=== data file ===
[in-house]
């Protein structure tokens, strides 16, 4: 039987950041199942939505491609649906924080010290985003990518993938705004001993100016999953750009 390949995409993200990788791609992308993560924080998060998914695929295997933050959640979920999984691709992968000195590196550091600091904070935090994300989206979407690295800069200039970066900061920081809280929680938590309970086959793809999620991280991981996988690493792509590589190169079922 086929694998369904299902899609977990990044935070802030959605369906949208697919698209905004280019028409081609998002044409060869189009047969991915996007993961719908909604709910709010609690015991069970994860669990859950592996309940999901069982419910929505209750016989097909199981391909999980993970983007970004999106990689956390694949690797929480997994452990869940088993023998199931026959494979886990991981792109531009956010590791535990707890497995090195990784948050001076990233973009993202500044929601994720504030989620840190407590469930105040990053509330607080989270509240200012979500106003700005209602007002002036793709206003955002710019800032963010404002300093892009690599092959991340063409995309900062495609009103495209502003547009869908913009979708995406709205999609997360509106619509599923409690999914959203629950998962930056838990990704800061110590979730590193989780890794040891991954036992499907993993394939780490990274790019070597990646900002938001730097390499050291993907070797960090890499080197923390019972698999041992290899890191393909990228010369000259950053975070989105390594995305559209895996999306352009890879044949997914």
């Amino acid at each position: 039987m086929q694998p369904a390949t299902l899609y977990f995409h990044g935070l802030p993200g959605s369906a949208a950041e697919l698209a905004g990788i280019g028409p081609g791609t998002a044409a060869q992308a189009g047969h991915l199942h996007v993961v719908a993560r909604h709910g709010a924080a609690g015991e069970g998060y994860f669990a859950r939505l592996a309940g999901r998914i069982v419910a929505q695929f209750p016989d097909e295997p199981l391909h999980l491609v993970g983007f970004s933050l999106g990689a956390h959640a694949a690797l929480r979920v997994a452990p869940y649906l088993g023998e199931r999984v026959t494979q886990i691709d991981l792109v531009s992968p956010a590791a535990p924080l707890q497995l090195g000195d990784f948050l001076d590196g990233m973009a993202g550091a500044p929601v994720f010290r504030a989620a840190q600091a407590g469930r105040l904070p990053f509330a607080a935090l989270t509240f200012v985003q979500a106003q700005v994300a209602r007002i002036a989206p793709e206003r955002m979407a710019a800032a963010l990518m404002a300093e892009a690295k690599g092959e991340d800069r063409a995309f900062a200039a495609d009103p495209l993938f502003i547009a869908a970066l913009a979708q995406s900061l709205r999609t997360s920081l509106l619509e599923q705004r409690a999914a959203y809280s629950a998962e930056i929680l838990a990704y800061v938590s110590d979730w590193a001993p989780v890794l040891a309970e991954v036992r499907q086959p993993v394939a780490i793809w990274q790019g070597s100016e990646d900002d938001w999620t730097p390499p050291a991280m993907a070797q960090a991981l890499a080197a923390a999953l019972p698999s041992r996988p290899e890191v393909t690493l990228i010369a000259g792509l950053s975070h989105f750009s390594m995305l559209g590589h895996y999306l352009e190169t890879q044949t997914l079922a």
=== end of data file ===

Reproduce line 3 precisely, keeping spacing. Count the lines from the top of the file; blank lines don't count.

């Amino acid at each position: 039987m086929q694998p369904a390949t299902l899609y977990f995409h990044g935070l802030p993200g959605s369906a949208a950041e697919l698209a905004g990788i280019g028409p081609g791609t998002a044409a060869q992308a189009g047969h991915l199942h996007v993961v719908a993560r909604h709910g709010a924080a609690g015991e069970g998060y994860f669990a859950r939505l592996a309940g999901r998914i069982v419910a929505q695929f209750p016989d097909e295997p199981l391909h999980l491609v993970g983007f970004s933050l999106g990689a956390h959640a694949a690797l929480r979920v997994a452990p869940y649906l088993g023998e199931r999984v026959t494979q886990i691709d991981l792109v531009s992968p956010a590791a535990p924080l707890q497995l090195g000195d990784f948050l001076d590196g990233m973009a993202g550091a500044p929601v994720f010290r504030a989620a840190q600091a407590g469930r105040l904070p990053f509330a607080a935090l989270t509240f200012v985003q979500a106003q700005v994300a209602r007002i002036a989206p793709e206003r955002m979407a710019a800032a963010l990518m404002a300093e892009a690295k690599g092959e991340d800069r063409a995309f900062a200039a495609d009103p495209l993938f502003i547009a869908a970066l913009a979708q995406s900061l709205r999609t997360s920081l509106l619509e599923q705004r409690a999914a959203y809280s629950a998962e930056i929680l838990a990704y800061v938590s110590d979730w590193a001993p989780v890794l040891a309970e991954v036992r499907q086959p993993v394939a780490i793809w990274q790019g070597s100016e990646d900002d938001w999620t730097p390499p050291a991280m993907a070797q960090a991981l890499a080197a923390a999953l019972p698999s041992r996988p290899e890191v393909t690493l990228i010369a000259g792509l950053s975070h989105f750009s390594m995305l559209g590589h895996y999306l352009e190169t890879q044949t997914l079922a």